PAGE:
Prevalence and economic burden of medication errors in the NHS in England: Rapid evidence synthesis and economic analysis of the prevalence and burden of medication error in the UK

University of Sheffield Policy Research Unit in Economic Evaluation of Health & Care Interventions, March 2018

Report that estimates approximately 66 million potentially clinically significant errors occur per year, 71.0% of these in primary care. This is where most medicines in the NHS are prescribed and dispensed. Prescribing in primary care accounts for 33.9% of all potentially clinically significant errors. It estimates NHS costs of definitely avoidable Adverse Drug Reactions as £98.5 million per year, consuming 181,626 beddays, causing 712 deaths, and contributing to 1,708 deaths.

Click here to view the full report.

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The Report of the Short Life Working Group on reducing medication-related harm

Department of Health and Social Care, March 2018

Report on the recommendations of the Short Life Working Group (SLWG) on reducing medication-related harm the focus is on the World Health Organizations domains:

  1. Patients and the Public
  2. Health Care Professionals
  3. Medicines
  4. Systems and Practice of medication

It also identifies the role of technology.

Click here to view the full report.

Brexit and the impact on patient access to medicines and medical technologies

NHS Confederation, February 2018

Briefing from the NHS Confederation that notes the UK’s plans to leave the European Union (EU) and the EU’s single market could have serious implications for patients’ access to medicines and medical technologies. This briefing explores how UK and EU citizens could be affected by the disruption in trade that could result from the UK’s exit from the EU, as well as in the event of lack of cooperation in the regulation of medicines and devices between the EU and the UK post Brexit.

Click here to view the briefing.

Prescribing anti-epileptic drugs for people with epilepsy and intellectual disability: (College Report CR206)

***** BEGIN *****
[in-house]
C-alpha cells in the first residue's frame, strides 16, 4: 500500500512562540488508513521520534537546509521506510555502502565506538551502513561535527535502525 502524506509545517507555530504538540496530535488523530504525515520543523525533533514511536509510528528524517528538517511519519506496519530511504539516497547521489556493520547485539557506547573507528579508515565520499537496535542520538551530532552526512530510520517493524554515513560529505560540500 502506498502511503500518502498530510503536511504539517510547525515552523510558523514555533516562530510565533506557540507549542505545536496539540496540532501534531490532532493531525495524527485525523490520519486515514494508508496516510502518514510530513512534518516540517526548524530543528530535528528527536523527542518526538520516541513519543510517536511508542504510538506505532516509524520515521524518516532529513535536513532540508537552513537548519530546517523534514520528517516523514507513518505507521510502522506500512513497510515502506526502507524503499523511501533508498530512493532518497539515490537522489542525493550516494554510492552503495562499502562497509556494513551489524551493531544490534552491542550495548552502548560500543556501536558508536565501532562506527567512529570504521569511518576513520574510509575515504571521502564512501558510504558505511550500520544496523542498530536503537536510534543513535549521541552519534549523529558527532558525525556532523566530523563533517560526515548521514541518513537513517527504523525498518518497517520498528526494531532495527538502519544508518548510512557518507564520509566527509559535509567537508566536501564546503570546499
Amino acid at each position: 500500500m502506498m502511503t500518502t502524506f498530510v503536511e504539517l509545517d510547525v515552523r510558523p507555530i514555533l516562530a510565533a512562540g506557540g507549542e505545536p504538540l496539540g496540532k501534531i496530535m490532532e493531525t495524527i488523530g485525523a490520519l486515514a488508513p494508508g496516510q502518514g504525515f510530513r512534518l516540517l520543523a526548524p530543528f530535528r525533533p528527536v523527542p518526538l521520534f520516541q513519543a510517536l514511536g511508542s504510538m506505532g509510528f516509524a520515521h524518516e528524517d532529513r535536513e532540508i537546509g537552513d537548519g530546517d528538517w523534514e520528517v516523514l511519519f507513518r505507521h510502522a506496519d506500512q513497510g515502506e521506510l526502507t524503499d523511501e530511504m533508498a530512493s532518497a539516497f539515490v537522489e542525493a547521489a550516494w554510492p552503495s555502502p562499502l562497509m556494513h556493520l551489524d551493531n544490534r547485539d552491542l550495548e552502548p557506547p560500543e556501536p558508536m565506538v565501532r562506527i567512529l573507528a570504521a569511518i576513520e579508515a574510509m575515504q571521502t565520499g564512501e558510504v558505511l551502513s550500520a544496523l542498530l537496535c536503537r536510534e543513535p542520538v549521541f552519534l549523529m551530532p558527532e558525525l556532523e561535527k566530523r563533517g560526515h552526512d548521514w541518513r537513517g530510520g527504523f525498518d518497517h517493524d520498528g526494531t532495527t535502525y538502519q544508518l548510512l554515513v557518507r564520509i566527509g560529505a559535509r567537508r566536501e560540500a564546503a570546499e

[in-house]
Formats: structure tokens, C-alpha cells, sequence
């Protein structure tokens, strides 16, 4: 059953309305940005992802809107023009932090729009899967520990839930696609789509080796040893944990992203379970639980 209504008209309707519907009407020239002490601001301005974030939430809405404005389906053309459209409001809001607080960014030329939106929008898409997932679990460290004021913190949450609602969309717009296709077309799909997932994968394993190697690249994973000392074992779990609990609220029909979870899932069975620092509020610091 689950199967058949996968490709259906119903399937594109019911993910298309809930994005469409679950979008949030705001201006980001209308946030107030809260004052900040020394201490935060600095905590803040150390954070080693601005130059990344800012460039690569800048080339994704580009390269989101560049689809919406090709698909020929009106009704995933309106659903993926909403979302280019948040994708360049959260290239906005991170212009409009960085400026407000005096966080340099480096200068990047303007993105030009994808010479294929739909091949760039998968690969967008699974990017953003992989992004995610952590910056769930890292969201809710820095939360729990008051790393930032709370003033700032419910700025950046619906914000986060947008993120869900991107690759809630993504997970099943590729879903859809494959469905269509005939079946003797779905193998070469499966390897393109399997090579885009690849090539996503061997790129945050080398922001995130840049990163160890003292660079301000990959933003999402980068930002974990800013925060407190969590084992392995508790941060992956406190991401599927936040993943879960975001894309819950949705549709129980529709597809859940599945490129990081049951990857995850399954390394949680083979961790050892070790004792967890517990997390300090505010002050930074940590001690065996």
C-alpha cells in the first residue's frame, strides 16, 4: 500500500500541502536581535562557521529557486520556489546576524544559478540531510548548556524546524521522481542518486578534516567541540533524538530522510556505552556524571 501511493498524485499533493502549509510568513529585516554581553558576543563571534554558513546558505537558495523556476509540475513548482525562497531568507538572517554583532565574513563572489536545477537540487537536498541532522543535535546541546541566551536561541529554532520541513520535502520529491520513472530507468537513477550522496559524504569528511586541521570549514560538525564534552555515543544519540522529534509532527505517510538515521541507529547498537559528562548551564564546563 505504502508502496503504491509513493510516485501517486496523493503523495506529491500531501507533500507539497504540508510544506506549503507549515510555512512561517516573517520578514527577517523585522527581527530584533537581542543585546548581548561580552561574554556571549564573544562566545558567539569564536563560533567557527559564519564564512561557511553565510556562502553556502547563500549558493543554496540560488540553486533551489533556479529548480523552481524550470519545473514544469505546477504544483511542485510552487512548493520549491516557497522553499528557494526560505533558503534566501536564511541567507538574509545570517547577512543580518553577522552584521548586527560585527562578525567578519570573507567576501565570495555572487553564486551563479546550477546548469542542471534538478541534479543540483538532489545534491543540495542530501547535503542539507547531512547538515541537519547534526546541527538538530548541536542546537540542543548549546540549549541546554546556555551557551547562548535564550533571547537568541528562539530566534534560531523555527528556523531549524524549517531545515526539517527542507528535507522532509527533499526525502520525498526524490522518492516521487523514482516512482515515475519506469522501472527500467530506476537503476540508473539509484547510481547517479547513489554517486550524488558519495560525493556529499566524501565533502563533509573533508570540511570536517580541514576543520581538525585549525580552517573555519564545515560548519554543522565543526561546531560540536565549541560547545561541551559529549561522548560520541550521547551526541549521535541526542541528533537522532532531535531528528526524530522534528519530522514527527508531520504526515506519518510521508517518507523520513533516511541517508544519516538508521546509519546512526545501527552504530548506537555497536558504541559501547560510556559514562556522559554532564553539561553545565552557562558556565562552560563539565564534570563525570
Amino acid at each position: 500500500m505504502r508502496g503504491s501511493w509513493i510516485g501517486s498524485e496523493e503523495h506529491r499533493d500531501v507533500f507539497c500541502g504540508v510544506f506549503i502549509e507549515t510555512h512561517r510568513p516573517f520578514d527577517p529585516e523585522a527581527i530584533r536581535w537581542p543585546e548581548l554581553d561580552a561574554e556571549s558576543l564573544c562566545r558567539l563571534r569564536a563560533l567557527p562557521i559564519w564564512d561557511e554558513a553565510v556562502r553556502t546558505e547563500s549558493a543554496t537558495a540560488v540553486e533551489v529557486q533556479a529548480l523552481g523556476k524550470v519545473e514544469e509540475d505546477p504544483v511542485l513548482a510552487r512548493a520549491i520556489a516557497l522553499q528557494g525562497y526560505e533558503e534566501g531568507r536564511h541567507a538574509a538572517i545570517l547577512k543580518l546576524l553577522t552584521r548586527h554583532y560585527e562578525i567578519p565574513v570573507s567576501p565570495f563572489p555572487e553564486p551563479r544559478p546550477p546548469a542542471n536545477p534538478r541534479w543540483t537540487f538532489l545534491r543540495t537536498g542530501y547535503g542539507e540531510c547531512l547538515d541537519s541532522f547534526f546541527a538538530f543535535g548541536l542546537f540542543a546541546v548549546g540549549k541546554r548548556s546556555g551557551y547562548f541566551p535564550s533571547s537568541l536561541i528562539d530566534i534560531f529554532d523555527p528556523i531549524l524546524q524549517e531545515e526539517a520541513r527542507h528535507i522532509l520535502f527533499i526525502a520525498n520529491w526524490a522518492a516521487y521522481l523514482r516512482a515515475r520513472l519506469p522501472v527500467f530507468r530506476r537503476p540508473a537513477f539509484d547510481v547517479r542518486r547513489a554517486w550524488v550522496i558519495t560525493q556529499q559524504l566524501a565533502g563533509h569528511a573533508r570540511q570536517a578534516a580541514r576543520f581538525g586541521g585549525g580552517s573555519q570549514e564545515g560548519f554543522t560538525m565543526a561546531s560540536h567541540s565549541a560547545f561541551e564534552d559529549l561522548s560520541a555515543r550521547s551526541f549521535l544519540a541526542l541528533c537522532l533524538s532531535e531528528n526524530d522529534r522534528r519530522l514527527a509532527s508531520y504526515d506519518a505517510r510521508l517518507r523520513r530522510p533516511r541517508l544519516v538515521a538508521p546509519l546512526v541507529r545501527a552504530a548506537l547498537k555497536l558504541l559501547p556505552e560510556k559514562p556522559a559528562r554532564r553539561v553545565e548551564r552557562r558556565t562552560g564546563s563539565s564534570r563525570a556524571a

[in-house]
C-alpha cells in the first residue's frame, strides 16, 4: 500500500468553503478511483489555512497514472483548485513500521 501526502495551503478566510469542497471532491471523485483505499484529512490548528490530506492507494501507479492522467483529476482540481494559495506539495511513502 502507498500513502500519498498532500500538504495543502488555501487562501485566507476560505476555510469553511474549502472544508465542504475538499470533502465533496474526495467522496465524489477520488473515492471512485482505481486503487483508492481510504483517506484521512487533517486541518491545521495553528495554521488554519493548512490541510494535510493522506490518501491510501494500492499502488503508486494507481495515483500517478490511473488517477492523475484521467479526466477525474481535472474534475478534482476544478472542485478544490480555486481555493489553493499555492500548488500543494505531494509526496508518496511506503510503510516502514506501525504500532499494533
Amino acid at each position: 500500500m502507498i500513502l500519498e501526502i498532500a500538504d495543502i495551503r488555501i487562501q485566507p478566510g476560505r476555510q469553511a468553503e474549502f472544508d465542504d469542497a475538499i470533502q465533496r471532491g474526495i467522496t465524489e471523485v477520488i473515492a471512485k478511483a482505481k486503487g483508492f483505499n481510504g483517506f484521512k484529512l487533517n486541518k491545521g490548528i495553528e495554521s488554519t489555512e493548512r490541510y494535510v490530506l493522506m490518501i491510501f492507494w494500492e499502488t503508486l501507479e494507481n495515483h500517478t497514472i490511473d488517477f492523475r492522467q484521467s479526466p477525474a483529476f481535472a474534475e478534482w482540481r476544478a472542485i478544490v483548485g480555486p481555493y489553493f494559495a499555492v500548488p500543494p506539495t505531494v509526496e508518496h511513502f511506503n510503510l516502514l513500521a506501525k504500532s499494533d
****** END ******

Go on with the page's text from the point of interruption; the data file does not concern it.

Royal College of Psychiatrists, November 2017

This report addresses the extremely important area of epilepsy in the field of intellectual disability (ID), also known as learning disability. Epilepsy and ID are two conditions that carry stigma and can lead to social isolation. An individual who experiences both these problems faces huge challenges.

Click here to view the report.

Risk of neonatal drug withdrawal after intrauterine co-exposure to opioids and psychotropic medications: cohort study

BMJ 2017;358:j3326

This observational cohort study aims to assess the impact of in utero co-exposure to psychotropic medications and opioids on the incidence and severity of neonatal drug withdrawal.  The study concludes that during pregnancy, the use of psychotropic medications in addition to prescription opioids is common, despite a lack of safety data. The current findings suggest that these drugs could further increase the risk and severity of neonatal drug withdrawal.

Click here to access the full text paper.

Enhancing the use of scientific evidence to judge the potential benefits and harms of medicines

The Academy of Medical Sciences, June 2017

This report highlights the significant difficulties patients and some healthcare professionals face in using evidence from research to judge the benefits and harms of medicines, and calls for concerted action to improve the information patients receive.The report calls for a range of actions including significant improvements to patient information leaflets, better use of medical appointments and a bigger role for NHS Choices as the ‘go to’ source of trusted information online for patients and carers, as well as healthcare professionals.

Click here to view the report